The "Healing and Insanity" policy gave orgs and franchises plenty of leeway in signing up preclears. I was sympathetic to this. Obviously every preclear needed to cure something. I agreed with the not-so-subtle suggestion in the policy's wording that whatever needs curing is probably mental or spiritual in origin; and that Scientology held more promise of cure than the doctors, with their tranquilizers, unnecessary operations, shock treatment, and patients rotting away in mental wards.

Certain types of individuals considered "inauditable" were called PTS (potential trouble source): those who have ever threatened to sue or embarrass Scientology; those collecting information for a magazine or newspaper article on Scientology; those who wish to judge Scientology; persons with a criminal record; those who are curious, just want to see if Scientology works. I smiled at "curious"; I had had "PTS tendencies" until quite recently and my Scientology friends had either not noticed or not cared.

There followed a description of the suppressive, also called the "antisocial personality" or "anti-Scientologist." The suppressive speaks in generalities, such as "They say"; changes any news he passes on to others to bad news; doesn't believe people can be helped to get better; attacks wrong targets -- if a suppressive's car breaks down, he beats his wife. A preclear who is "connected to a suppressive" doesn't hold his auditing gains. The auditor runs a Search and Discovery; when the suppressive is detected, the preclear is ordered to write him or her a "disconnect letter."

I doubted that anyone in Felicia's immediate circle had ever written a "disconnect letter," and neither Marty nor Gerald had asked me to disconnect from suppressives. Hubbard, in equating people with suppressive characteristics to "anti-Scientologists," had apparently reverted to his science fiction and adventure writing of the '40s. Felicia and Gerald confirmed their casual attitude toward "suppressives" by giving me a cursory checkout on the bulletin, after which I felt I could forget the whole matter.

A chart called the Tone Scale listed in numerical order the states of being of the thetan, or spirit. Between 0 and 20 lay "apathy," "covert hostility," "grief," "fear," "antagonism," "boredom," "cheerful enthusiasm," and "exhilaration." "Raising the preclear's tone level" was indeed one way to define the purpose of Scientology training and processing.

Below zero on the Tone Scale chart were several states of being denoted by minus numbers, among them, "hiding" and "needing bodies." I asked Gerald to explain.

"It's very simple, your honor," he said. "The scale above 0 represents the gamut of human conditions, and one can go the range from apathy to exhilaration in seconds. The scale below 0 brings in the total spiritual condition of the thetan, which has much greater depth. Of course, death of the physical body doesn't mean the extinction of the thetan -- although most people who are ostensibly `alive' are somewhere on the lower part of the chart when it comes to awareness of their own awareness, if you know what I mean, sire. In other words, below death ..."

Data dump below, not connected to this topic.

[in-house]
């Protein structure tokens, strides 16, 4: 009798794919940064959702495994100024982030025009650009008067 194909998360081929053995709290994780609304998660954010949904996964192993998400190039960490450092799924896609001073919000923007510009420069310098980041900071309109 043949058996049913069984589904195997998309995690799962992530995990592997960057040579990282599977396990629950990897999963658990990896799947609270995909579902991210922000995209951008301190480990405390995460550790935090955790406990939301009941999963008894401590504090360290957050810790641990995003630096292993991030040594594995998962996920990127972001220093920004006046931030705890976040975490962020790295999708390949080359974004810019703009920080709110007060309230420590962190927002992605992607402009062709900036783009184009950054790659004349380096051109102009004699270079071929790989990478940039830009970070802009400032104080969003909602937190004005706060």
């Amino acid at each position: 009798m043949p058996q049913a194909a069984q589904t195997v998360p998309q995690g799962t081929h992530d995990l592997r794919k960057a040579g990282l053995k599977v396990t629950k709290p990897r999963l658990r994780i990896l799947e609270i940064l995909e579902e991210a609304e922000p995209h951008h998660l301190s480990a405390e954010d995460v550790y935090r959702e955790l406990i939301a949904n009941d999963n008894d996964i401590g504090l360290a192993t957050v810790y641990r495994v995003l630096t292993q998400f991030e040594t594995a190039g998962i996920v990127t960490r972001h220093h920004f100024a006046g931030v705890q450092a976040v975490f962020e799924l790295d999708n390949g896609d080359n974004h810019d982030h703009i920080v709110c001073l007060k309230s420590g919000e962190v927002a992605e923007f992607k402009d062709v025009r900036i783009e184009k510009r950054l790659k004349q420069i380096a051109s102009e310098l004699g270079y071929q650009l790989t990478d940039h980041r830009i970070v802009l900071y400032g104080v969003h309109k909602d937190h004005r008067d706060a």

Bluntly, auditing can't be at optimum without an electropsychometer. An auditor auditing without a machine reminds one of a hunter hunting ducks at pitch black midnight, firing his gun off in all directions.

The face of the E-meter was topped by a thin layer of glass. Its most conspicuous feature was the large needle dial running about two-thirds its width. During a session electric current passed through the preclear's hands, forming a circuit with the meter, and needle action was said to be caused by the preclear's reactive mind just below conscious level. A smaller needle dial, reflecting the preclear's moment-to-moment state during auditing, was called the tone-arm, perhaps to avoid being confused with the Tone Scale -- general states of being not "read" on the meter. Tone-arm numbers ranged from 1 to 7; between 2 and 3 was considered the ideal area, above 4 denoted tension.

Drills using the E-meter were part of the Dianetics Course. E-meter technology helped to make Dianetics much simpler than in 1950. It was no longer necessary to run a preclear's every engram (incidents which could be quite hideous). The auditor ran just one "chain," watched the large dial for a "floating needle," and when the needle drifted about in a lazy, gliding motion with "Good Indicators in" (preclear cheerful and having cognitions) and the tone-arm number not too high, announced end-of-process. Two preliminary processes gave the preclear (and the auditor) an even softer time of it: ARC Straightwire, a drill on recalling communications, emotions, and "real things"; and Secondaries, the running of one or two moments of loss.

Another bulletin advised auditors to "put in an R-Factor" before each process, a brief explanation of any new Scientology words or phrases. The "R" stood for "Reality."